A very large number of young people today are victims, who have been denied the opportunity to form a relationship which is absolutely necessary to the foundation of the institution central to any social order — the family. Rebuilding an institution so badly compromised will be, if possible at all, far from easy.
This is, of course, a tragedy for society as a whole, because the common good requires strong families. It is also a tragedy for the individuals involved, because it means many have been in effect denied the ability to love. The French novelist Bernanos defined Hell as the state of the person who is no longer able to love. This means that many people today are experiencing Hell while still in this life, though as long as they are still among the living they need not stay there. Let us pray that they do not.
There are some reasons for hope. Many young people are not without a moral sense. They have a sense of fairness and genuinely want to do good and avoid evil, though they are deeply confused about how to go about it. And they have been brainwashed by their parents and grandparents, their schools, the media, and so on, to accept as normal some terribly abnormal things — cohabitation, contraception, abortion, same-sex “marriage,” and so on. A huge work of re-educating people to the reality of the moral order has to be done, and it has to be done by a minority of the population against overwhelming opposition from the powers that be.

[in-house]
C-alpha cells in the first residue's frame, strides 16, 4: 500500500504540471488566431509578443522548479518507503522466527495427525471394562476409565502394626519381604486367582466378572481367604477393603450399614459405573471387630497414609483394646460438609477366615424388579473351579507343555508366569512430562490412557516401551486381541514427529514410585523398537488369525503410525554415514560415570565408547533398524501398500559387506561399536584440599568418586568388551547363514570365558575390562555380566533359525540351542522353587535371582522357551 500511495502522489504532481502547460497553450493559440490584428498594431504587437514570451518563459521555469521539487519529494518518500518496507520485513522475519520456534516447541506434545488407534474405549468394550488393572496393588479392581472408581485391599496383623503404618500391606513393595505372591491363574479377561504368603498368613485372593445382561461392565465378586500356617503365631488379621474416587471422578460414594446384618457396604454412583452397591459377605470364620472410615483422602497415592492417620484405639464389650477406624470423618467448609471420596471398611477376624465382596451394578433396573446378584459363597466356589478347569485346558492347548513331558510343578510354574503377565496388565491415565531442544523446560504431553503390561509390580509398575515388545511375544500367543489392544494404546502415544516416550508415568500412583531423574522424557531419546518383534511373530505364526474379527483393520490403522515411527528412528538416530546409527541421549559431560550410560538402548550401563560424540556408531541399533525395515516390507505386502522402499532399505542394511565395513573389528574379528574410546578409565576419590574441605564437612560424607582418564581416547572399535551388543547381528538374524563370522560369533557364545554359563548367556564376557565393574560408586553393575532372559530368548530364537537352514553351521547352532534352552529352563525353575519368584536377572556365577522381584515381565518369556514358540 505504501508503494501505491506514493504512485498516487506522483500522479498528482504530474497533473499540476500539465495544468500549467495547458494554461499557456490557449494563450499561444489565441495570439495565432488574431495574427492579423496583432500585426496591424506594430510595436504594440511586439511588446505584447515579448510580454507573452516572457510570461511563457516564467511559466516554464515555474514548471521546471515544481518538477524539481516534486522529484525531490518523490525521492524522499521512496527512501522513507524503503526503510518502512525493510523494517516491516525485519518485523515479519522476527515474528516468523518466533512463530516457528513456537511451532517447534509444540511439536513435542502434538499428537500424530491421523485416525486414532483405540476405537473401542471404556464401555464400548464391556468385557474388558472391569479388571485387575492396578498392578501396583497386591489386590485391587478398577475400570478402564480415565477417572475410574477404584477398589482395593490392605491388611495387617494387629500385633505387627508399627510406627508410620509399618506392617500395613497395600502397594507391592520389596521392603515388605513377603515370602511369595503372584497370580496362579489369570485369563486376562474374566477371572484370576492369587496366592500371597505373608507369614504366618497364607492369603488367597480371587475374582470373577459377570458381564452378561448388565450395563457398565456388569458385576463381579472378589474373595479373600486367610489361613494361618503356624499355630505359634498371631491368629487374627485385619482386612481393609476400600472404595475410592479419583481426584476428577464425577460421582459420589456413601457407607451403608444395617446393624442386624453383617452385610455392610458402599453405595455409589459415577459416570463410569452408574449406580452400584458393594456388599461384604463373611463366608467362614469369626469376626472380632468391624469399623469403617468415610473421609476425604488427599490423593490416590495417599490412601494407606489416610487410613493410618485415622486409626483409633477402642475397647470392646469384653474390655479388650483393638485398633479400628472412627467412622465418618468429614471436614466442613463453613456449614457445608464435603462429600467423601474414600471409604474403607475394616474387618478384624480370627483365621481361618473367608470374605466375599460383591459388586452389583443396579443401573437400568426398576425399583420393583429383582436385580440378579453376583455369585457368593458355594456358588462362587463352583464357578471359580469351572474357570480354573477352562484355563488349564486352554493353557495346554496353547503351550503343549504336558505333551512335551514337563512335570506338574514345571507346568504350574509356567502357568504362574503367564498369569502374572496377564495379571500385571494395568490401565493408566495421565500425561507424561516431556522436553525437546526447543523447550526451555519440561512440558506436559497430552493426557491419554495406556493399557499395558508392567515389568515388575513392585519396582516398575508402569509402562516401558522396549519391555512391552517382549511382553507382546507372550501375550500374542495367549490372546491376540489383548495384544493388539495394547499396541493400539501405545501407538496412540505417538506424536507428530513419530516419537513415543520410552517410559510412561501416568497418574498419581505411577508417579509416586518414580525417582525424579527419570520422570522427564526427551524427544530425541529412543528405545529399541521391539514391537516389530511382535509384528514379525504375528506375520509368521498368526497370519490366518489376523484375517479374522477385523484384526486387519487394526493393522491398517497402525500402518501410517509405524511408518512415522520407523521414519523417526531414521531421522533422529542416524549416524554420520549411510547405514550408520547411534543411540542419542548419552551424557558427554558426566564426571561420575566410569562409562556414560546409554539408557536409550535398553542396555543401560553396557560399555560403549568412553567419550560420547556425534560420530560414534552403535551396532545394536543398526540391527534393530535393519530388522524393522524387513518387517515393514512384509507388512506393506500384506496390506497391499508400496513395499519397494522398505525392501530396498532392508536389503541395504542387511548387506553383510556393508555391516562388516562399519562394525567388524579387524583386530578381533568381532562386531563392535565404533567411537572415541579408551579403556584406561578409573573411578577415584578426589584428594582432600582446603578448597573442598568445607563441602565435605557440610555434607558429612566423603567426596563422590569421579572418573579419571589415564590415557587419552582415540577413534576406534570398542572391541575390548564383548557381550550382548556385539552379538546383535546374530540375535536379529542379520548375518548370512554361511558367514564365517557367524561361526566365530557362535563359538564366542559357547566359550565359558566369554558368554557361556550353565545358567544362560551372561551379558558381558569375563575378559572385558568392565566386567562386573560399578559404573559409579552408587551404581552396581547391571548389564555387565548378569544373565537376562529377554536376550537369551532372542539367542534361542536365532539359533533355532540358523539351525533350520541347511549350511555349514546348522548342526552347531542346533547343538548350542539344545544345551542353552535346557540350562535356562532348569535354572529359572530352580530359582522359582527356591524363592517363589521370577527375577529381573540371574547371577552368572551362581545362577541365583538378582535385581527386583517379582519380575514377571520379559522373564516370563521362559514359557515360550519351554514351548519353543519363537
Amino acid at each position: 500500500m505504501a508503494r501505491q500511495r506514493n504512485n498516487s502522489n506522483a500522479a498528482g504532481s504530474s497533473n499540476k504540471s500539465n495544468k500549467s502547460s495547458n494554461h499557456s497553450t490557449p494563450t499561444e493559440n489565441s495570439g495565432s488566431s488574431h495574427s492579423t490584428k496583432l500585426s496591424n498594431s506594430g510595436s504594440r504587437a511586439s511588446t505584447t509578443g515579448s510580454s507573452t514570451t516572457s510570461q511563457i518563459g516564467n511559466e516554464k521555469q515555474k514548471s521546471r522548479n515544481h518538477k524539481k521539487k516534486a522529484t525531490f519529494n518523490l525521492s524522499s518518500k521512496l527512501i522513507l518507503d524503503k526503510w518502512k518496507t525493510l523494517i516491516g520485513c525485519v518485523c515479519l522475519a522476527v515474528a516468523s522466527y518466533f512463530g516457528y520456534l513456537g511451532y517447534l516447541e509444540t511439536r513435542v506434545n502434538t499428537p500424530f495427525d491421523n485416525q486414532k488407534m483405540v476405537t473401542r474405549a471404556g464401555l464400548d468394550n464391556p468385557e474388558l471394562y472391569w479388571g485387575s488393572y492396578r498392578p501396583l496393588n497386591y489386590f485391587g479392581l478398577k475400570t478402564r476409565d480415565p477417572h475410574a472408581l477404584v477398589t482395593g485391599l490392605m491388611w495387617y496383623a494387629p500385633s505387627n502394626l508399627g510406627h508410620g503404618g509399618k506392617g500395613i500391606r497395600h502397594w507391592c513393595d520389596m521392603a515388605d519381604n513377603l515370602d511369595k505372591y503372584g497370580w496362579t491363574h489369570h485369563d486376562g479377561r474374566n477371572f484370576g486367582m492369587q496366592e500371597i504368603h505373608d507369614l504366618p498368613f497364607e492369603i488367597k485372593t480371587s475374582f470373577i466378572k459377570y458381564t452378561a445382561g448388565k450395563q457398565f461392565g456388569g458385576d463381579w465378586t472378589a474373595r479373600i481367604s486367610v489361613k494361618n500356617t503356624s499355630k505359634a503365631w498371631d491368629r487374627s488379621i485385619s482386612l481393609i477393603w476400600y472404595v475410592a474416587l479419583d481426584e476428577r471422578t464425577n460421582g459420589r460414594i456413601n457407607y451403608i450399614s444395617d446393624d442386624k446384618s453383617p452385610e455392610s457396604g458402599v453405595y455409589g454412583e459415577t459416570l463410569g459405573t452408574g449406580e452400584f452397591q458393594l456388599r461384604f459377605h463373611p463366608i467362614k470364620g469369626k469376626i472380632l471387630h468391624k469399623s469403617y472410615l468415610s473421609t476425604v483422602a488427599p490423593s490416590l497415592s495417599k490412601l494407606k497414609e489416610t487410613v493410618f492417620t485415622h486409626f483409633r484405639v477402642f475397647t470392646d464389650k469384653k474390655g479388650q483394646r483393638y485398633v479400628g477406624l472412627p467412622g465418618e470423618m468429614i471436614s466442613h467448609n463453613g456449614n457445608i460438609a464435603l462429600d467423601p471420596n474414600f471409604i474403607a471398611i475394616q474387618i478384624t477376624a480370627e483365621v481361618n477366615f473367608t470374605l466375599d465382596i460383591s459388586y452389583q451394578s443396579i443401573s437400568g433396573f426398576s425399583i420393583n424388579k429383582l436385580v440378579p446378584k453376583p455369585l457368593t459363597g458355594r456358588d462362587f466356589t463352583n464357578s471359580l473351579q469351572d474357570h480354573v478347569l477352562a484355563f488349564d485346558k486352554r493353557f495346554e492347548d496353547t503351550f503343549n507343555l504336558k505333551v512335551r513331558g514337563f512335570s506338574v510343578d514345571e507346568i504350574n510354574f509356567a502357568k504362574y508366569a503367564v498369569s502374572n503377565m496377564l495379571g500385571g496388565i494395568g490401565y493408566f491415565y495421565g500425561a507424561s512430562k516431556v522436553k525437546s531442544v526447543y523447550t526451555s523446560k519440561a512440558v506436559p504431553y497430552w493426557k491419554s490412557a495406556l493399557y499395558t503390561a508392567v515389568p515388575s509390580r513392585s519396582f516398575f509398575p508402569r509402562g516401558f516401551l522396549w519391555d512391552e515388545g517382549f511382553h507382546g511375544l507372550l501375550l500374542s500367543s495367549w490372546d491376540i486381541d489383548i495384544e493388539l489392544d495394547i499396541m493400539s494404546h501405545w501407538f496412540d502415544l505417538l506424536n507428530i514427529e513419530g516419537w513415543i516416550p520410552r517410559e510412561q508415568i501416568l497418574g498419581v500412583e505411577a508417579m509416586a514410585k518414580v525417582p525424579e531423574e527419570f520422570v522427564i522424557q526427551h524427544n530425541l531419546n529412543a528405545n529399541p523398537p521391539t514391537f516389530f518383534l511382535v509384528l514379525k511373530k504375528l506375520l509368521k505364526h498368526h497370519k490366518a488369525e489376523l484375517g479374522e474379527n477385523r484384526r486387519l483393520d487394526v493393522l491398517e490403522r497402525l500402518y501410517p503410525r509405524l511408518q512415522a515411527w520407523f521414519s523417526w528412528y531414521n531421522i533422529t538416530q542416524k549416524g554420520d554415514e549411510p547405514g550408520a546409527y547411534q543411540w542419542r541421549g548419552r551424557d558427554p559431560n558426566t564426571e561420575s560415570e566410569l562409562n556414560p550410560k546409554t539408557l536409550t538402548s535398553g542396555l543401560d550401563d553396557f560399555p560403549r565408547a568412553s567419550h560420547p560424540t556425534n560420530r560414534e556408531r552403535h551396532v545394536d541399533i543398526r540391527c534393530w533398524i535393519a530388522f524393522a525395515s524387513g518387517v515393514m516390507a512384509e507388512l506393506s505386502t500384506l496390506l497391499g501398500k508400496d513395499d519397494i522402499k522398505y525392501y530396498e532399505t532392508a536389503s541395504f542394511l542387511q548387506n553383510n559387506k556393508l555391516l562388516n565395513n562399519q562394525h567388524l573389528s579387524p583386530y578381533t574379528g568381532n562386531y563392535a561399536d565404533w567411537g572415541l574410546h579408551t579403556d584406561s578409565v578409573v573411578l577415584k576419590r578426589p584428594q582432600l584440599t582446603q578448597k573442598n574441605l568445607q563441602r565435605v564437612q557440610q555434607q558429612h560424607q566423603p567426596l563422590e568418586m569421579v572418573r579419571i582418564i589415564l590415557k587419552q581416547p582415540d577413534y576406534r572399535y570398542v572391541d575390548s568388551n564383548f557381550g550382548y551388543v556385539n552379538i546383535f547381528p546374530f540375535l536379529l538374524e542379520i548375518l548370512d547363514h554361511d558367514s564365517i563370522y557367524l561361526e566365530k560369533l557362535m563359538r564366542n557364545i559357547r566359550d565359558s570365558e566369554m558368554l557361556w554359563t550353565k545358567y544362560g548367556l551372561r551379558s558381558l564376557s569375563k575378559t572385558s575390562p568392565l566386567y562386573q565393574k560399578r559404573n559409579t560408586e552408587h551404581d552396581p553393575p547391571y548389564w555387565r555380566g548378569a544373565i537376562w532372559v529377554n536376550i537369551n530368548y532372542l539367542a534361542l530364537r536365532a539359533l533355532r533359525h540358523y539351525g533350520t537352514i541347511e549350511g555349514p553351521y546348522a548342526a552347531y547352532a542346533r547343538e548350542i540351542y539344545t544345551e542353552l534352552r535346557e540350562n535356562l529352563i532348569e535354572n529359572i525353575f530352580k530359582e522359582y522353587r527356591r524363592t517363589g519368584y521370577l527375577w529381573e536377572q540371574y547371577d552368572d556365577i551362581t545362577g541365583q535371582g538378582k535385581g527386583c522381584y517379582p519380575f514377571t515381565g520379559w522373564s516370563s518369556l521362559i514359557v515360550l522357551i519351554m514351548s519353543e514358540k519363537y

Elderly people like myself, who were witnesses to the revolution and carry memories of the old order, will soon no longer be here, though while we remain here in this vale of tears there is much we can do to pass on those memories to those willing to receive them. It is certain that the rebuilding will not happen overnight. But we cannot give up hope when despair, a grave sin, is the only alternative.
There is one important reason for hope. Young people, however confused they may be, are looking for something, and grace is still a reality.
(© 2018 George A. Kendall)